Idolatry is worshipping, or trusting, or placing our faith in something other than God. The first two of the Ten Commandments deal with this particular sin, and our passage this morning is the first example of it in our faith history. But only the first example. The rest of the Old Testament is full of examples of God’s faithful turing to idols.
In fact, our passage this morning is not the only Golden Calf story in our faith history. A few hundred years after the first Golden Calf incident, a king named Jeroboam led the northern kingdom in secession from Judah. Needing a religious symbol for his people in the absence of the ark of the covenant, which remained in Jerusalem, Jeroboam erected two golden calves — one each at the temples in Dan and Bethel. We read that story in 1 Kings (12:25-33). Jeroboam even uses the same phrase from our passage: “Here are your gods, O Israel, who brought you up out of the land of Egypt” (1 Kings 12:28).
But golden calves are only the most glaring example of idolatry. Not only have God’s people made for themselves other physical idols, there are plenty of metaphorical idols that God’s people struggle with. And these are perhaps more insidious, because they’re more subtle.
In Shiny Gods, Mike Slaughter offers a pretty good working definition of an idol — “anything, or anyone, that receives the primary focus of my energy or resources, which should first belong to God.” It’s important for us, as followers of Christ, to identify and name the idols in our lives. We’ll come back to this point shortly.
Earlier in Exodus we read that when the Israelites arrive at Mount Sinai, they see a cloud covering the mountain. They see lightning. They hear a trumpet, and then they hear God’s voice, speaking to them what we know as the Ten Commandments: “I am the Lord your God, who brought you out of the land of Egypt, out of the house of slavery; you shall have no other gods before me. You shall not make for yourself an idol…” (20:2-4). There was more, of course, but this is the relevant part for our passage this morning. And the people had responded, “Sounds good, God! It’s a deal!” And then Moses went up the mountain for a few weeks…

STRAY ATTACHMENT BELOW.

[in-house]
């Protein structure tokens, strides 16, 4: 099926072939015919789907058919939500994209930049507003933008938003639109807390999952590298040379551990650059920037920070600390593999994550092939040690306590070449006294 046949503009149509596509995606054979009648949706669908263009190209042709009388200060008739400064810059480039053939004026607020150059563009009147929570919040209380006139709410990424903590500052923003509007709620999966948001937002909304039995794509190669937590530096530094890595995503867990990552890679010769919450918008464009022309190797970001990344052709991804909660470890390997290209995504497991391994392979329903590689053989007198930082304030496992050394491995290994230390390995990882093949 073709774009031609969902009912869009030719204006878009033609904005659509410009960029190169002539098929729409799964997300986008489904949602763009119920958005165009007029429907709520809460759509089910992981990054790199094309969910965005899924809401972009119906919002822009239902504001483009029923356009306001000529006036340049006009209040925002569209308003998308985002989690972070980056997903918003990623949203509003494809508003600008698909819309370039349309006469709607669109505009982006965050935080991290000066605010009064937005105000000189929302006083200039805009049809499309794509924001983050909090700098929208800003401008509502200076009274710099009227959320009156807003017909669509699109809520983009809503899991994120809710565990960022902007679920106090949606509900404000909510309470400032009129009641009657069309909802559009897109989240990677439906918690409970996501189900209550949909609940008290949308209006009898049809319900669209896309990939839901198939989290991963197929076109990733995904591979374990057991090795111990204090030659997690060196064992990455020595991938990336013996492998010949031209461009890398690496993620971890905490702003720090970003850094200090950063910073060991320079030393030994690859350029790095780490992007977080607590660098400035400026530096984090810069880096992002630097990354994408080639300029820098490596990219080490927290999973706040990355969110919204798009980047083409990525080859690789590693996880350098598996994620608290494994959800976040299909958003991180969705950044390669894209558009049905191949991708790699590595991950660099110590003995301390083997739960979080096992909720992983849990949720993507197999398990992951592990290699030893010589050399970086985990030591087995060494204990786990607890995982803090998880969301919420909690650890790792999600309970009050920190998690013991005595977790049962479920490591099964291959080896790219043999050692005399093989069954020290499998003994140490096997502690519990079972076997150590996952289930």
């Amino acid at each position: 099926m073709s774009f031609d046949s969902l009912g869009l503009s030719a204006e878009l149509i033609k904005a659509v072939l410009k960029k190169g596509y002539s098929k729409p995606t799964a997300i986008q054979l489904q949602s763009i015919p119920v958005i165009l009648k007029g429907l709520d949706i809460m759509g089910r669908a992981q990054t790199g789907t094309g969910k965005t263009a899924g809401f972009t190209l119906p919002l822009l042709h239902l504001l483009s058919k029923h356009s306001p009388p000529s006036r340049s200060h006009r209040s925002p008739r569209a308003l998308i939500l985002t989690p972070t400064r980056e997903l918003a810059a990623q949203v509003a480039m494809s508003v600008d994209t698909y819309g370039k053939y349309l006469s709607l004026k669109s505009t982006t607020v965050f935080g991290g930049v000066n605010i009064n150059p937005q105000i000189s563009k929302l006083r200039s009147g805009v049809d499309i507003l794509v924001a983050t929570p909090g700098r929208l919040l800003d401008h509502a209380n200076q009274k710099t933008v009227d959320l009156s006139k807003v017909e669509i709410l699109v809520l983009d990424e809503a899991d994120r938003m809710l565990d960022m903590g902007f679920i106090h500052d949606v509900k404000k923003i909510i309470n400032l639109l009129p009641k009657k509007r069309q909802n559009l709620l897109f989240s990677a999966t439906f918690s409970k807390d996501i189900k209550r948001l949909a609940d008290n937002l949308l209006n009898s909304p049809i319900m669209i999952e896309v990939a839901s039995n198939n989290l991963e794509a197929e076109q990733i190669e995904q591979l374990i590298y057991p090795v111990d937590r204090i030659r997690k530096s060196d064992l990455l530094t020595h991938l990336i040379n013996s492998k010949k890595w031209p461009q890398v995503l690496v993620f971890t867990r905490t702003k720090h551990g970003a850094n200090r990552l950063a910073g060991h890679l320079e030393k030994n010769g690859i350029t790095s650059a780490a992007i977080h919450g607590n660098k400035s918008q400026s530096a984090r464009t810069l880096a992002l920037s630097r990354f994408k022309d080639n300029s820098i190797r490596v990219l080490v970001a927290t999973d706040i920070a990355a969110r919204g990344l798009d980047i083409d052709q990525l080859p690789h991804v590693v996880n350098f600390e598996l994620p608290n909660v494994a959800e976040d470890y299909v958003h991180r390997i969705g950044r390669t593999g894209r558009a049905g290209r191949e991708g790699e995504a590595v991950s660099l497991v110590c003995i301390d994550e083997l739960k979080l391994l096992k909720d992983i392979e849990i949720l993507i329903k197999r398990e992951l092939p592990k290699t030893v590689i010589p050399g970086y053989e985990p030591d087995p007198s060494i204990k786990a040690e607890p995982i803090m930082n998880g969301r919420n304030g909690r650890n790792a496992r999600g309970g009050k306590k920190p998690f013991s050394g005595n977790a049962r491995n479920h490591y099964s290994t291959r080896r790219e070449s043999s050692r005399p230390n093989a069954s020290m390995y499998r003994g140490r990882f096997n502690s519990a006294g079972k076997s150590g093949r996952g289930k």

“Why’s Moses been gone so long?,” they demand. “How can we survive out here without God?,” they wonder. So they demand that Aaron give them something to worship that they can see and touch, a tangible assurance of the presence of the divine. Aaron does not seem to put up much of an argument, desiring to give them what they think they need. But he’s also ambivalent about it, declaring a festival to the Lord to be celebrated in the presence of this idol.
The irony here, what neither the people nor Aaron realize, is that on the mountain, God is giving Moses instructions for the ark and the tabernacle, which is the tent that houses the ark. In other words, God is making provision for this need the people have for a tangible presence of God. They don’t know it, but God is giving Moses the plans for precisely the thing that the people are demanding. As God had done throughout their journey so far, and will continue to do for God’s people throughout our salvation history, God is providing. But as they have shown time and time again, and as they will show time and time again, the people of God are impatient and lacking in trust.
The symbol of the bull was associated with the Canaanite gods El and Baal, as well as with a cow-goddess in Egypt named Hathor. With Aaron and the Israelites, as with Jeroboam and the northern kingdom several centuries later, it’s unclear whether the people were somehow associating the bull image with God or worshipping a false god altogether. Either way, their trust is misplaced.
So it is with God’s people in all times and in all places, I think. Whether we’re conscious of it or not. Whether we realize we’re making an idol or something or not. Whether it’s a choice we’re making, or we’re just going along with the crowd or with the culture. An idol is “anything, or anyone, that receives the primary focus of my energy or resources, which should first belong to God.” And idolatry is poisonous to our spiritual health.
Let’s finish the text…
[Read Exodus 32:15-24]
When our son Sam was little, Whitney made cupcakes one day. To keep both the boys and the dog from getting them before dinner, she put them in the microwave for safekeeping.